How to Check a Roofing Company's Work

Posted by on Apr 01, 2023

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Pexels / Celil Dogan


Hiring a roofing contractor can be confusing. Unless you’ve had your roof worked on before, you may not know which questions to ask to figure out if a company is reliable. 

If you have a house with storm damage, you may be at a disadvantage. It’s possible the best roofers are busy working on other houses in the area and you probably just want to get the shingles fixed or the roof replaced so your family can feel safe again. A lot of contractors are nice to speak with, but hiring trusted roofers requires careful research. Here are a handful of questions and topics to cover when approaching people to work on your house.

Is the Business Local?

Why does it matter where the roofer is located? You want to know you’ll be able to track down a contractor three months or six months after the roof is installed. 

If they’re located a couple of counties over, that process can become a little more difficult. They might also not worry about burning a customer who’s located outside of their immediate customer range. 

Given current technology, it’s fairly easy to put up a site that makes a business appear local, but isn’t. Do a little research and double check. A lot of contractors will travel outside their standard work radius looking for jobs, particularly after a storm has passed through and done a bit of damage. 

For roofers, mother nature can mean great business. But a roofer with questionable ethics may just roll through, pick up some quick work and head out of town a few weeks later. When you realize the shingles weren’t installed as well as they could be, they may be onto another gig and difficult to access. In your research, you may also find that they don’t have a legitimate office. If so, that may speak to their professionalism. 

Are there many professionals who work out of their home? Sure, but knowing the location of their office is another factor to consider. 

Check the company’s reviews to make sure they have several and they come from verified customers and not hired bots. 

License Number
In most states, contractors need to have a license in order to do commercial work. In some locations, the license requirements depend on the size of the job. Definitely ask any contractor who’s planning to do a large roofing job on your house if they have a license. 

A small patch job costing less than $500 may not require a licensed contractor. A complete re-roofing job that will run four or possibly five figures will likely require a team with licensing, not only to get the proper permits, but also adequate insurance. 

Proper Insurance
You want to make sure that the contractor is insured. If, heaven forbid, there’s an accident at your house and your contractor or subcontractor doesn’t have workers comp insurance, you may wind up being liable for an employee’s medical bills and suffering.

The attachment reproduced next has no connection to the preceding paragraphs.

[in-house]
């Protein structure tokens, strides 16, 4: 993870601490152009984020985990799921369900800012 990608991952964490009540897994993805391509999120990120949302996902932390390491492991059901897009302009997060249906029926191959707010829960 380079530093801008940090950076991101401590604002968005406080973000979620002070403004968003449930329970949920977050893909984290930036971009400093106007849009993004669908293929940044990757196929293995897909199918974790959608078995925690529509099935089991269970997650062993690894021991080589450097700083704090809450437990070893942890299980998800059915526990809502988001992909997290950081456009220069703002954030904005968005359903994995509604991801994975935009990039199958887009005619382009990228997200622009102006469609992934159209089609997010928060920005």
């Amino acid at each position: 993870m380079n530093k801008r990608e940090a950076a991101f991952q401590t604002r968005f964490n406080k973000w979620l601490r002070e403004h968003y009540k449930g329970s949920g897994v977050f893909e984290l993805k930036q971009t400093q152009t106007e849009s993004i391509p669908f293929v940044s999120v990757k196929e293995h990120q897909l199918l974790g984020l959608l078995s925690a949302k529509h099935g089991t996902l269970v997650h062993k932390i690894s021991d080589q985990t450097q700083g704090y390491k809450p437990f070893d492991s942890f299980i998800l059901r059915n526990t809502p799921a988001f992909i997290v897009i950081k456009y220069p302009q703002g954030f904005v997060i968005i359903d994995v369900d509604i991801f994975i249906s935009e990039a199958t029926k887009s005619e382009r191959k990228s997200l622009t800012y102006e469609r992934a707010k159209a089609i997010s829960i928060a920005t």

What if the job looks great when the team is finished only to find out later the materials were improperly installed and caused damage to your house? You want to make sure that the contractor will not only fix their work, but also compensate you for any damage incurred at the house. 

Ask for a copy of the roofer’s insurance and make sure it isn’t expired. Reputable roofers are open about it. 

Upfront Payments
Part of your negotiation with a roofer may include a request for upfront payments. If the contractor is requiring a hefty payment before the work has started, you may wonder if this is a businessperson who is surviving paycheck to paycheck — not necessarily a sign of a of business that’s doing be around for years to come. Some states regulate how much a roofer can charge upfront. If something seems fishy about the deal, it doesn’t hurt to research what local laws dictate. 

Deductible Coverage
If you’re replacing your roof as a result of bad weather, you may be able to claim a fix or improvement on your homeowner’s insurance.

As you probably know, with any major homeowner payment, there’s often a deductible amount that must be met before the insurance payment kicks in. Some of the roofers offering “big deals” may be willing to help pay your deductible. That practice is illegal in some states and fairly questionable everywhere else. 

The Guarantee or Warranty
Some companies offer a satisfaction guarantee that can come in handy of some of the shingles don’t lay flat like the rest of the roof or the workmanship is slipshod overall. The materials may also come with a warranty that you should be familiar with in case something goes awry. But if you don’t have any written guarantee, you might have to pay a contractor even for a subpar job because the contractor will threaten to put a lien on your house if you don’t.

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